I just want to verify that the script can duplicate that working entry.
sinner052397Author Commented:
G'day ozzo!
Not to worried about security since I am using dummy accounts on a computer that is not on a network (test puter).

The original passwd file contains (or parts thereof):

Once I ran my script the file looks like


the password that was assigned to abc111 is k8830
In this example I used a 3 salt charecter, I have tried from using 1 salt character upto 5 and no luck.

Are you saying
is the entry that worked for password k8830 or the one that didn't work?
I was interested in an entry that worked, but this is also interesting.
I get crypt('k8830','qS') eq 'qSFY/2n/RbmNw', not 'qSYXnODQQpAJs'
Are you sure you had $p = 'k8830'?
I don't see where you're seting $p in your script
sinner052397Author Commented:
I placed a print statement to print out the password and salt key before it encrypts the password.
The scrypt is now:
        @ARGV = ("/etc/shadow");
        $^I = ".bak";
        srand($$+time) if $]<5.004;
print "Password is $p and salt key is $s\n";
        while (<>) {

The result of the script and entry en /etc/shadow are:
Password is o3529 and salt key is Sb

I then set the password to o3529 using the system passwd program and gave me the following:

I guess the secret is trying to get the right srand call??

perl -e 'print crypt("o3529","w5")'
gives me w5nRObeGk1nhI
which matches your system passwd program, but
perl -e 'print crypt("o3529","Sb")'
gives me SbYebgDiovthY
which doesn't match your perl program
Could your perl have a buggy implementation of crypt?
What do the above two perl commands give you?
And what does
perl -v
How about
perl -V

(I don't think the salt selection should matter much,
I just coded it to pick one randomly, but you could also pass the salt to the script too if you prefer.)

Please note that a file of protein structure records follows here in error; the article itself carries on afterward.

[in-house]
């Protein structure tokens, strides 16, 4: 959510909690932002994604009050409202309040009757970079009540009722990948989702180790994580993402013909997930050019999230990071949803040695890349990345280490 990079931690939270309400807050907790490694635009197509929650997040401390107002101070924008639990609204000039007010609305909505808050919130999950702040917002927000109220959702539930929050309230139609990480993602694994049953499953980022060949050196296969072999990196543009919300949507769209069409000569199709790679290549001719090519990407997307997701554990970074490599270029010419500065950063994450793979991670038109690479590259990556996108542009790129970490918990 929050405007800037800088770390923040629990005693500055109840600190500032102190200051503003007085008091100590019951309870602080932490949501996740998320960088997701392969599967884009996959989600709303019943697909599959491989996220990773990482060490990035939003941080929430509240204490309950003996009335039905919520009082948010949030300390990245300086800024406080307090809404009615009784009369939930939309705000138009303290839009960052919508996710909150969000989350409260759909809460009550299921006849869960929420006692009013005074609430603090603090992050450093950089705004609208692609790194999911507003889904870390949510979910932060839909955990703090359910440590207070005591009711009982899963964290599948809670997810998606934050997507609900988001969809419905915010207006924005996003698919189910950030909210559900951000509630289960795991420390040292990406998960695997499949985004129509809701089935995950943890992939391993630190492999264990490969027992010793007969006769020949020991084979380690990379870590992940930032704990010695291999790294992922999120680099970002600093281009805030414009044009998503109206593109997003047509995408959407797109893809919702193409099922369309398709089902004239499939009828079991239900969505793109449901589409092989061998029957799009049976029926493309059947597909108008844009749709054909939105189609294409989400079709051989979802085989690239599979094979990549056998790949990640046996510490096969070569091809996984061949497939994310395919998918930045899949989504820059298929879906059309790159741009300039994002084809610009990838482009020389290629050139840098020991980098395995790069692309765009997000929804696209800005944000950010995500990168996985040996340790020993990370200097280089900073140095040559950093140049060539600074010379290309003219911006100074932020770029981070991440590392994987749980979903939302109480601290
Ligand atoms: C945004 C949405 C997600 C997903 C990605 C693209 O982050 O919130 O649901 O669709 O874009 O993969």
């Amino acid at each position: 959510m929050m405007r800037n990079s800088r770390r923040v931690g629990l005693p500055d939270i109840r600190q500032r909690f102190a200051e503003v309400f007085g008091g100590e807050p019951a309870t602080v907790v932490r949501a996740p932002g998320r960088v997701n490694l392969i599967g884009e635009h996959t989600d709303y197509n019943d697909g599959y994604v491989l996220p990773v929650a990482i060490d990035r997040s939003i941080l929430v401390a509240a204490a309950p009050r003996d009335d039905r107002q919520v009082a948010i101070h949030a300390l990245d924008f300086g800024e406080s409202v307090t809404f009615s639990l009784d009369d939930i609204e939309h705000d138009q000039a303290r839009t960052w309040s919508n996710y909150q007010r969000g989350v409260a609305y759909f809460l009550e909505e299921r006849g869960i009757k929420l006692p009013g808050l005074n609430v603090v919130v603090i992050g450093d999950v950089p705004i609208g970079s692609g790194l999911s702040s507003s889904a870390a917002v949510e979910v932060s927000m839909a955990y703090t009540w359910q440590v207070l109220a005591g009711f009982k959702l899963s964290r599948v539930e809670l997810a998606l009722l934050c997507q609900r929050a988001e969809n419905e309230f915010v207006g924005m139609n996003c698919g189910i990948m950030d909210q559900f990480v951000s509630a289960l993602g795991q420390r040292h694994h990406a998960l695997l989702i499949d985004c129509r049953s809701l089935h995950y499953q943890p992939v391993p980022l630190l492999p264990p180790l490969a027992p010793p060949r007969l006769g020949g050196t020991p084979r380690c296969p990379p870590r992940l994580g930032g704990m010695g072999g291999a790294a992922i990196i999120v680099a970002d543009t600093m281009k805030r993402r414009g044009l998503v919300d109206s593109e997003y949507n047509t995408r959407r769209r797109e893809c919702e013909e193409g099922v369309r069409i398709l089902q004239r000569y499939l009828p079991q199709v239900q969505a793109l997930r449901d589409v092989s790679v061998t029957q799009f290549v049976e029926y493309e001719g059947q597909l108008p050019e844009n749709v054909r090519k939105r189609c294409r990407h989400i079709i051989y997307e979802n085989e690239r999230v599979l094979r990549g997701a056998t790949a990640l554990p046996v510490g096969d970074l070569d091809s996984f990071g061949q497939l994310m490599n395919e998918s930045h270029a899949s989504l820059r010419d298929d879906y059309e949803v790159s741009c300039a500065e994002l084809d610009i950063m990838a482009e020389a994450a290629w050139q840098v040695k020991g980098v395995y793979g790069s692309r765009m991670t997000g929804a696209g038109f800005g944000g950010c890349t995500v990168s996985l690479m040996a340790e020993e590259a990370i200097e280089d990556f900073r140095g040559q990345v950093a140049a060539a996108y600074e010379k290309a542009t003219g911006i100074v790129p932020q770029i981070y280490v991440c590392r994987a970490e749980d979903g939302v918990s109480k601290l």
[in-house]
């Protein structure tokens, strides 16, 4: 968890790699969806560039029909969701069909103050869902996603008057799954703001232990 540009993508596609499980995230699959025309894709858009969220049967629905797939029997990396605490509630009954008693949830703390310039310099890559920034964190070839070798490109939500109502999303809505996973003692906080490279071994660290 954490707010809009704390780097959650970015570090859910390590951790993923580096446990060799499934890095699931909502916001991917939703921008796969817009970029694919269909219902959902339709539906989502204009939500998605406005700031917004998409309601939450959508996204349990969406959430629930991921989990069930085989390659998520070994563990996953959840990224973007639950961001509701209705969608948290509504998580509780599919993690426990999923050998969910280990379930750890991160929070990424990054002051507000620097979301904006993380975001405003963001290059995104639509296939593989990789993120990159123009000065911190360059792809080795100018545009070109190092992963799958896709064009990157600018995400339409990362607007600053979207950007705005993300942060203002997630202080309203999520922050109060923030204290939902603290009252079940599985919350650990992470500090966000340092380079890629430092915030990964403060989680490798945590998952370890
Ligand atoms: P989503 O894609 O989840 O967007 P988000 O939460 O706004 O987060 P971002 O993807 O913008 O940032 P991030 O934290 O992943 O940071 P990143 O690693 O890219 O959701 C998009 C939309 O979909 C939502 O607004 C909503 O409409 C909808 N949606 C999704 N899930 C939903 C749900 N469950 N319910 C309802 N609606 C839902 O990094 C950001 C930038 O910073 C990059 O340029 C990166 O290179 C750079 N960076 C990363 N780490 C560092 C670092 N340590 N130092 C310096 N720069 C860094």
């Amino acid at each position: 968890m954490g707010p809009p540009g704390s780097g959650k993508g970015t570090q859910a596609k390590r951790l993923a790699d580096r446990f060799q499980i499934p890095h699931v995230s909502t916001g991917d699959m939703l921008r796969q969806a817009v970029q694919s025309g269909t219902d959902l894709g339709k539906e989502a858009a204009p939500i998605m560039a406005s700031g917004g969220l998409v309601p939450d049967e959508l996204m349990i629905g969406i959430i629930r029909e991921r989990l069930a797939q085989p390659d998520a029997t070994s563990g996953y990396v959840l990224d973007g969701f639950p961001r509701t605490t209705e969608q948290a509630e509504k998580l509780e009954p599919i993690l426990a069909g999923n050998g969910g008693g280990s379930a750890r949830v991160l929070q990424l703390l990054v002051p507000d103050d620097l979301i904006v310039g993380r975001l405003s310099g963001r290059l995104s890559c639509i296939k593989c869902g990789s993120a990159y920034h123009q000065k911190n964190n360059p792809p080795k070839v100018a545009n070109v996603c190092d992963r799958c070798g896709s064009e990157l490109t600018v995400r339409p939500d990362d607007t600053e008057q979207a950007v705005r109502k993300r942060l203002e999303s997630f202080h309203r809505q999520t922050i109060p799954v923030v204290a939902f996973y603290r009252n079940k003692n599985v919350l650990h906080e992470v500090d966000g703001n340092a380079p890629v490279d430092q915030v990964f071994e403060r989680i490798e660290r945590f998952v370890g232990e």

sinner052397Author Commented:
Ok, I think I know where the problem lies, it is in the password
generator: Here is why,
When I hard code the password and salt key such as

    print "Password is c7564 and salt key is w5\n";
    print "Encrypted password is $c \n";

it gives me the same result from the command line:
perl -e 'print crypt("c7564","w5")'

which is: w53IaQOaNz/NM

But when the script sets the variable for the password
(in this case to e5908)
    print "Password is -$p- and salt key is w5\n";
    print "Encrypted password is -$c- \n";
I get the following
    Password is -e5908- and salt key is w5
    Encrypted password is -w5zM737FQVHnk-

I encapsulated the password and crypted passwd with the -- to make sure that there were no "invisible" characters.

I then ran the comand line
    perl -e 'print crypt("e5908","w5"), "\n"'
and got:

Different encryptions! So the problem has to be with the vatiable and the variable is set in the follwing function:

sub setPass {
        $num = int(rand(9999)+1000); # picks a number from 1000 to 10000
        $num2 = int(rand(26)+97);    # ascii code for a character
        $pack = pack ("c4", $num2);  # turns the ascii number to it's character
        $p = "$pack". $num;          # appends the number to the character and gives me my passwd

I needed a simple password generator since the passwords are internal and they
last no longer than 5 days.

Any thoughts?

The reason why I ruled the version of perl our (5.004_4) is because the line